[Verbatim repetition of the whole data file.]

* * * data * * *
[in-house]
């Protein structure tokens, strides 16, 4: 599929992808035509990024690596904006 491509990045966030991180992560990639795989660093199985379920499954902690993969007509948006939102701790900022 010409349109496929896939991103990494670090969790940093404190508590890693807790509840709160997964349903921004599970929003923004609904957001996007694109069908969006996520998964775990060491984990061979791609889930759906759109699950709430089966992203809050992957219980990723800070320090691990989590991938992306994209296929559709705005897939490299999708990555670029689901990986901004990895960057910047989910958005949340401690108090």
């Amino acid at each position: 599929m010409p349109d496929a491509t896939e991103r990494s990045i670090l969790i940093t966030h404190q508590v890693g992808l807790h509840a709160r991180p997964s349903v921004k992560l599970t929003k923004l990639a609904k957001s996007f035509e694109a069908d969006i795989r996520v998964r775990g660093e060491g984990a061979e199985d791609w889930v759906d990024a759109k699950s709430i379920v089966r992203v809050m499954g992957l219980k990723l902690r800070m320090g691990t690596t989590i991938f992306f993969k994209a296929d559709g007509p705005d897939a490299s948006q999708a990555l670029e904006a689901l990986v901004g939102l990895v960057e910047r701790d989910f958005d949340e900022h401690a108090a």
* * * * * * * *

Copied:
[in-house]
């Protein structure tokens, strides 16, 4: 599929992808035509990024690596904006 491509990045966030991180992560990639795989660093199985379920499954902690993969007509948006939102701790900022 010409349109496929896939991103990494670090969790940093404190508590890693807790509840709160997964349903921004599970929003923004609904957001996007694109069908969006996520998964775990060491984990061979791609889930759906759109699950709430089966992203809050992957219980990723800070320090691990989590991938992306994209296929559709705005897939490299999708990555670029689901990986901004990895960057910047989910958005949340401690108090």
């Amino acid at each position: 599929m010409p349109d496929a491509t896939e991103r990494s990045i670090l969790i940093t966030h404190q508590v890693g992808l807790h509840a709160r991180p997964s349903v921004k992560l599970t929003k923004l990639a609904k957001s996007f035509e694109a069908d969006i795989r996520v998964r775990g660093e060491g984990a061979e199985d791609w889930v759906d990024a759109k699950s709430i379920v089966r992203v809050m499954g992957l219980k990723l902690r800070m320090g691990t690596t989590i991938f992306f993969k994209a296929d559709g007509p705005d897939a490299s948006q999708a990555l670029e904006a689901l990986v901004g939102l990895v960057e910047r701790d989910f958005d949340e900022h401690a108090a």